Storm fears? Sign up for Instant Alert
The recent tornadoes tearing through Oklahoma over the past weeks have left a combined death toll of at least 41 according to CNN reports — and a vivid reminder of the destructive power of this form of natural disaster.
The tornado that struck El Reno on Friday had a record width of 2.6 miles and was the second EF5 tornado to hit the Oklahoma City area in less than two weeks, the National Weather Service said Tuesday.
If you’re new to the area, Minnesota gets tornadoes, too. June and July are the entrance to the tornado season for the northern plains and upper Midwest.
Though the threat of tornadoes can be observed through weather indicators such as a dark or “greenish” sky, wall clouds, or large hail, many communities have established systems to warn residents of potential weather threats.
While Oklahoma City utilizes a system of 182 sirens that connect with notifications from the National Weather Service, the city of Detroit Lakes and surrounding areas have applied other measures of alerting the community about potential weather threats.
Bob Louiseau, Detroit Lakes City administrator, said that “the problem with sirens is that Detroit Lakes is a spread-out community. Plus the capability of that type of system is limited.”
While city officials wanted to implement an emergency alert system, the expense of sirens and difficulty of finding a cost-effective and reliable program to get information to the community led to the exploration of other options.
The city administration began looking to the Instant Alert program used by public schools for busing and sporting events as an example of a potential solution.
“With Instant Alert, we can tailor messages for specific groups well beyond just blowing a siren,” Louiseau said. “There’s a lot more capability — not only instant alert capability that you’d have with a more conventional system. If there’s something that’s going to affect one area of the community we can alert that one area.”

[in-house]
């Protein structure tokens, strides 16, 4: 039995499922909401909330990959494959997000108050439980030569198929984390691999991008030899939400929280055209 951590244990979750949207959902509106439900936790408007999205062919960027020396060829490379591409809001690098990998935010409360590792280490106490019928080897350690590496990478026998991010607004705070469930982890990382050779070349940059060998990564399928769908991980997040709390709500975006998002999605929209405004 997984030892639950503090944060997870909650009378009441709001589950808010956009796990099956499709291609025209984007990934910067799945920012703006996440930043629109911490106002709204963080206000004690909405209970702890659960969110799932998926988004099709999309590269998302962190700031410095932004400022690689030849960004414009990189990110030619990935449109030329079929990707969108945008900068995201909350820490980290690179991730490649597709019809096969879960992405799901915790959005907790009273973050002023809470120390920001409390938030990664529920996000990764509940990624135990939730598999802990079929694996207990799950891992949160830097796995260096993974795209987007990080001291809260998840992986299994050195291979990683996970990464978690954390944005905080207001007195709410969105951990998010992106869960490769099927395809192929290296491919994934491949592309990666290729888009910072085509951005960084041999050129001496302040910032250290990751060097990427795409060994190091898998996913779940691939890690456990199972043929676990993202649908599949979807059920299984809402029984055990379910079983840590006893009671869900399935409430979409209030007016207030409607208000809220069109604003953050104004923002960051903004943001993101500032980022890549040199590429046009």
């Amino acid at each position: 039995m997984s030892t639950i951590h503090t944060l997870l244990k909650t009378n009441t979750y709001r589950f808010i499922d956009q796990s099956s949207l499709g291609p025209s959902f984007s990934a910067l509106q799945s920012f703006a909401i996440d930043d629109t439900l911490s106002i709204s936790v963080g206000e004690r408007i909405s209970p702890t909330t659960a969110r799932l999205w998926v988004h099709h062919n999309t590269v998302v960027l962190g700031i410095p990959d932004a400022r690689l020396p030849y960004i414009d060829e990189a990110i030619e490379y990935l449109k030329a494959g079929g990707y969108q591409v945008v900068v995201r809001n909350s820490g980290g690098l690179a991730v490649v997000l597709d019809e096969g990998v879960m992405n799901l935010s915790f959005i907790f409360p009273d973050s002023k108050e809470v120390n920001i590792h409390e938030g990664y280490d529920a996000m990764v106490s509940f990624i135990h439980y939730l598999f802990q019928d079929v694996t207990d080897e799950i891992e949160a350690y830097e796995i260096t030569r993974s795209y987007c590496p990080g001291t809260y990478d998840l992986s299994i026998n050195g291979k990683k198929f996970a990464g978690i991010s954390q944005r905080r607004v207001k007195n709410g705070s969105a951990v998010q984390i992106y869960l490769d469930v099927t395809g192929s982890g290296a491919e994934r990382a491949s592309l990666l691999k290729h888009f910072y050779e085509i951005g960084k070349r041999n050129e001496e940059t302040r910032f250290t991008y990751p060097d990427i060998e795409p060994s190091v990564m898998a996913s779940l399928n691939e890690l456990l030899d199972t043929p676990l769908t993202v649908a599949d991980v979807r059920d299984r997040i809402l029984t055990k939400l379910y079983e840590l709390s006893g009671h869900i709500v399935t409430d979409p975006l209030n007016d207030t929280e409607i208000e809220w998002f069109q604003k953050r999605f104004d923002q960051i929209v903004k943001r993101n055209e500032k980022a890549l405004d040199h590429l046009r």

According to Louiseau, Detroit Lakes incorporated the Instant Alert system about three years ago. Surrounding communities have also introduced the system.
Now Burlington, Lakeview, and Erie townships, as well as the cities of Lake Park, Audubon and Frazee have established extensions of the emergency warning program.
Since the introduction of Instant Alert, Louiseau said, “membership has been growing slowly. Every time someone else has a disaster, membership increases.”
Louiseau encourages the community to take advantage of this emergency alert service, and he notes that “the biggest limitation is that it requires someone to come in and sign up.”
Registration with the Honeywell Instant Alert Plus system is available on the Detroit Lakes city website. The system provides immediate notice to the community about natural disasters such as tornadoes and severe thunderstorms, as well as no-travel advisories and missing child notifications through multiple devices such as cell phones, email, fax and other electronics.
The service is funded by tax dollars and requires no additional fees to sign up.
As the destruction of the Oklahoma tornadoes has reminded the nation, early warning is crucial in the face of weather threats and natural disasters. The Instant Alert System grants officials and first responders the ability to instantly spread information throughout the community, providing time to find safety and shelter that may be crucial in saving lives.
Article written by Libby Larson of Detroit Lakes Newspapers